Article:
The new 10th-generation iPad is ostensibly the new starting point for the iPad line. It’s got a bigger screen, faster processor, and better design than the ninth-gen model that came out in 2021 and has been the entry point for the iPad line for the past few years. The bigger size screen and many of the design features have trickled down from the more expensive iPad Air, but the 10th-gen iPad has an older processor and makes some other omissions to bring the price down.

At its core, this iPad is an excellent tablet with fast performance, reliable battery life, and a vast library of optimized apps to make use of its large touchscreen.

schoolwork, travel, and content consumption — it’s not really a device to replace your laptop with.

Apple seems to be aware of this conundrum because it’s still selling the ninth-gen iPad for $329, a much more palatable and accessible price for the many people just looking for a basic iPad to do basic iPad things.

That puts this iPad in a weird spot — it’s certainly better than the ninth-gen model (which is still great), but it costs considerably more and is not as good as an iPad Air. And since you can find a current iPad Air on sale fairly easily at this point, this new iPad is not the iPad to buy right now despite the fact that it has a lot going for it.

Tooking the part
The 10th-gen iPad brings the squared-off, even-bezel, home button-less design Apple introduced on the iPad Pro way back in 2018 to the sub-$500 price point. It’s very nearly a clone of the last two iPad Air models, with the same size display and chassis measurements within a millimeter of the Air in every dimension. (Those millimeters do mean it’s different, though, and precisely fitted cases can’t be swapped between the Air and the new iPad.)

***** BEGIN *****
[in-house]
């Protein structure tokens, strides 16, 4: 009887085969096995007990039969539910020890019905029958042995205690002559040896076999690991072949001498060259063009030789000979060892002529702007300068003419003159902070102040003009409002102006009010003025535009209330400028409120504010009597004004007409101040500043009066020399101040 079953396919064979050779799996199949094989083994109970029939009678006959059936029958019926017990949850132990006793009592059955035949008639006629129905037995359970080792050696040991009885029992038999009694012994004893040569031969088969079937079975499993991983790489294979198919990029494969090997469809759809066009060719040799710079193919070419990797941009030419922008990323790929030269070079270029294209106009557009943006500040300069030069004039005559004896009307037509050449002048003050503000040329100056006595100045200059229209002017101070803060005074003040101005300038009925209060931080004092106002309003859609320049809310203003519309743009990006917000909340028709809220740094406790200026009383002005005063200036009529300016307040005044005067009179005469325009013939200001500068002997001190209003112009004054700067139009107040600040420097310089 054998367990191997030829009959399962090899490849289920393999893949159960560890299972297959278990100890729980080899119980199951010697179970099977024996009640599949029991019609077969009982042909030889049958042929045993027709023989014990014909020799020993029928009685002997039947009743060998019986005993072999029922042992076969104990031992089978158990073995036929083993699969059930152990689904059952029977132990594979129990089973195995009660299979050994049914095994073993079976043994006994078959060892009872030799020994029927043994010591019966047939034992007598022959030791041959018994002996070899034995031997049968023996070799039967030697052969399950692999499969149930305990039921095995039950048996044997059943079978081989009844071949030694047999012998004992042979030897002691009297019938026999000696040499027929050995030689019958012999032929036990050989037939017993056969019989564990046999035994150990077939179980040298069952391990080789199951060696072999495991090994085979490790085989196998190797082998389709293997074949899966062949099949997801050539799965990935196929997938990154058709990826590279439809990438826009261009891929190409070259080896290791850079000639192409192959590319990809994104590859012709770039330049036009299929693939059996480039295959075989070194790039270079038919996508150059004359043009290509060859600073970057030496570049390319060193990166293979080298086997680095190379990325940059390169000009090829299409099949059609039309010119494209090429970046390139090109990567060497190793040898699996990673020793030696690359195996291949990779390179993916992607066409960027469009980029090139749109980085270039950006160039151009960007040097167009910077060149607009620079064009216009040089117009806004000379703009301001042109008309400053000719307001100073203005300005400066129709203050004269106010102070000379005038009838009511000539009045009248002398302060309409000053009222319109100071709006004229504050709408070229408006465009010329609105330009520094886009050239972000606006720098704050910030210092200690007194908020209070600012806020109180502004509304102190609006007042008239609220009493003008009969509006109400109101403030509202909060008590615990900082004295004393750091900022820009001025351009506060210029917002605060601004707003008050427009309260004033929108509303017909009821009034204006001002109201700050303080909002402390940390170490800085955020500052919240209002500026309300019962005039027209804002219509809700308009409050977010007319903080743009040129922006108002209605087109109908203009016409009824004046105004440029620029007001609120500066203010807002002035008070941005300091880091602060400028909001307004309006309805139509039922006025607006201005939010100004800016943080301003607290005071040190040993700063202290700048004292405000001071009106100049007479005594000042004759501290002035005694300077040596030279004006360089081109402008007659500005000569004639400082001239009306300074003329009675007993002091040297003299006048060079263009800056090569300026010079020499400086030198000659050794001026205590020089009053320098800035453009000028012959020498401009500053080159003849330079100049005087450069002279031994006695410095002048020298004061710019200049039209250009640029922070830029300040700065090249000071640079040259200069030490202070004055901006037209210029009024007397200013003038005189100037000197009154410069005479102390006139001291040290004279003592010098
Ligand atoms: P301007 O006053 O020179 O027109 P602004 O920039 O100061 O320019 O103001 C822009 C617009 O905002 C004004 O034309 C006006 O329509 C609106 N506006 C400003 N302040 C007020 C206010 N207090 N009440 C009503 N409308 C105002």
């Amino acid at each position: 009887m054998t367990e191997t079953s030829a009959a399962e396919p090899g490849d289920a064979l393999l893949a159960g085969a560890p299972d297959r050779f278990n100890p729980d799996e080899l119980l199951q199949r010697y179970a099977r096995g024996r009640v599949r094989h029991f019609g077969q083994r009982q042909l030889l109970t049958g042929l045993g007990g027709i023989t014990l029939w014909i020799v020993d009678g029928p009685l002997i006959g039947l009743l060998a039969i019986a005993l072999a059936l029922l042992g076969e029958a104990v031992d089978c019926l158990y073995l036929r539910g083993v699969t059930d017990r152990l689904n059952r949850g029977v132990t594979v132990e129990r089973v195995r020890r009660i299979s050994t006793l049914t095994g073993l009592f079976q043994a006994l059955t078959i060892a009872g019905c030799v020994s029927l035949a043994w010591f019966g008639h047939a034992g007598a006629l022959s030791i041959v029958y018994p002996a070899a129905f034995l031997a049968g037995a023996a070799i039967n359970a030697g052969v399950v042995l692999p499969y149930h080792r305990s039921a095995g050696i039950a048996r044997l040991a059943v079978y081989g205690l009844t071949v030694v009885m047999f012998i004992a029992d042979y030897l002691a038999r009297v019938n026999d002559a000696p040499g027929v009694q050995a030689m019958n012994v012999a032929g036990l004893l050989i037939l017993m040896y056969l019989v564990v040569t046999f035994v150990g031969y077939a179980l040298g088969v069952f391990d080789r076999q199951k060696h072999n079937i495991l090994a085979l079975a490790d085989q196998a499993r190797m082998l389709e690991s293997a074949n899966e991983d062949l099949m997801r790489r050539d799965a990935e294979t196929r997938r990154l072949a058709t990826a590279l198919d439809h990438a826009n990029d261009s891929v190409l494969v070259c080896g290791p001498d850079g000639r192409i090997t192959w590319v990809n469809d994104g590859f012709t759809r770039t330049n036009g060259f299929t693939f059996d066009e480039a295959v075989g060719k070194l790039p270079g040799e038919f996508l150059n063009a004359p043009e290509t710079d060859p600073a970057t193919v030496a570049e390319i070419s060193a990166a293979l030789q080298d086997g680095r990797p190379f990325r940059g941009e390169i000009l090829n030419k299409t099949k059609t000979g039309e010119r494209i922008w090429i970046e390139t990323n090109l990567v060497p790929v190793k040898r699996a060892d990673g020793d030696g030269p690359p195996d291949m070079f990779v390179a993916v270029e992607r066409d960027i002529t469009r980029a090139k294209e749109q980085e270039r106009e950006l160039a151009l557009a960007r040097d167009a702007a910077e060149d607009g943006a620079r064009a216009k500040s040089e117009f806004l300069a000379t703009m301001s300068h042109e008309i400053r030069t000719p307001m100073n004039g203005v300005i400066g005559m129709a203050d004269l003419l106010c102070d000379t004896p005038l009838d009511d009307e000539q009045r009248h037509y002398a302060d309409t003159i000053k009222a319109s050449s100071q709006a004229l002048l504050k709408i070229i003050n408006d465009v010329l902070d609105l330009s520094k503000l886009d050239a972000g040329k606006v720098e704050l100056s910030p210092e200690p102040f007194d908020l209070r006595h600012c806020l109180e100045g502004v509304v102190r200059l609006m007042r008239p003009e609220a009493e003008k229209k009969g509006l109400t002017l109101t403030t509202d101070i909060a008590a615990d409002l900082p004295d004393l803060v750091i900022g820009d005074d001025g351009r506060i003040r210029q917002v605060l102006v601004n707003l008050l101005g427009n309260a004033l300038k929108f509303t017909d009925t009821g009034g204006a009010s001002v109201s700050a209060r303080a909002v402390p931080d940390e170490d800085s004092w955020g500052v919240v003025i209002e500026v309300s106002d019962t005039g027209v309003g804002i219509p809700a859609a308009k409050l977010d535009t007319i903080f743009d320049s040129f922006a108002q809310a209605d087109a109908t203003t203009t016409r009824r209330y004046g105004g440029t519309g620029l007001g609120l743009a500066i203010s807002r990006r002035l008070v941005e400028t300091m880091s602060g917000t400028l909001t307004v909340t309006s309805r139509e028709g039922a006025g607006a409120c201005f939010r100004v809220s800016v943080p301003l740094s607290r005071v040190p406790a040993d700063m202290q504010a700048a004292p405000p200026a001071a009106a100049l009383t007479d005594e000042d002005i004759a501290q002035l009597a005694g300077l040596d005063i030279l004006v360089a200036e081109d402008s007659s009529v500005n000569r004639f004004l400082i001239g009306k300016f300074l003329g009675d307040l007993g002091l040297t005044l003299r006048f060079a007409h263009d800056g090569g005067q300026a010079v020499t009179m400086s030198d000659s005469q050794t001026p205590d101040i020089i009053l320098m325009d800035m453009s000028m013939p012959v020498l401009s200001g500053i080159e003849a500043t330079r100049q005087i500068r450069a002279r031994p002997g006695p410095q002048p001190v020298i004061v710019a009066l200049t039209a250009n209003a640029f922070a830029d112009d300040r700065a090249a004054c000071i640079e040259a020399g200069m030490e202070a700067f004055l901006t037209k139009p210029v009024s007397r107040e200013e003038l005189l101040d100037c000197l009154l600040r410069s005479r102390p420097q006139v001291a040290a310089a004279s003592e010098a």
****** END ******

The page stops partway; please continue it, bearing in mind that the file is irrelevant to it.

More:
The updated look is much more modern than the ninth-gen iPad, but since we’ve seen variations of this for four years now on other iPad models, it doesn’t look particularly fresh. It just looks like an iPad.

Like virtually every other iPad ever made, the new model has an excellent fit and finish that feels nice to hold and interact with. My review unit is a yellow that I’m not especially fond of, but thankfully Apple sells it in three other colors, including silver, blue, and pink.

Apple says the iPad has an “all-screen design” in its marketing materials, but let’s be honest here: the front of this new iPad is not “all-screen.” There is a considerable bezel area framing the display, and though it’s nice that it is the same size all around and provides a place to hold the thing without accidentally touching the screen, it’s far from edge-to-edge. Plus, there’s a camera on the front. So even if you don’t count the bezel, it’s not “all-screen.”

The camera is good news, though: in a long overdue change, Apple’s stuck the front-facing camera in the bezel on the long edge of the screen, which makes using it for video calls in landscape orientation much easier. It’s surprising that this is the first iPad to actually have the front camera in the right spot, but it’s a safe bet we’ll see this change in future updates to other iPad models (though not for this year’s iPad Pro M2, oddly). The camera itself is just fine, but the better placement makes using it for video calls from a desk much less awkward. It still supports Apple’s self-centering Center Stage feature, but there’s no real point to using it now that the camera is in the right spot, and I left it off for the majority of video meetings I took on the iPad.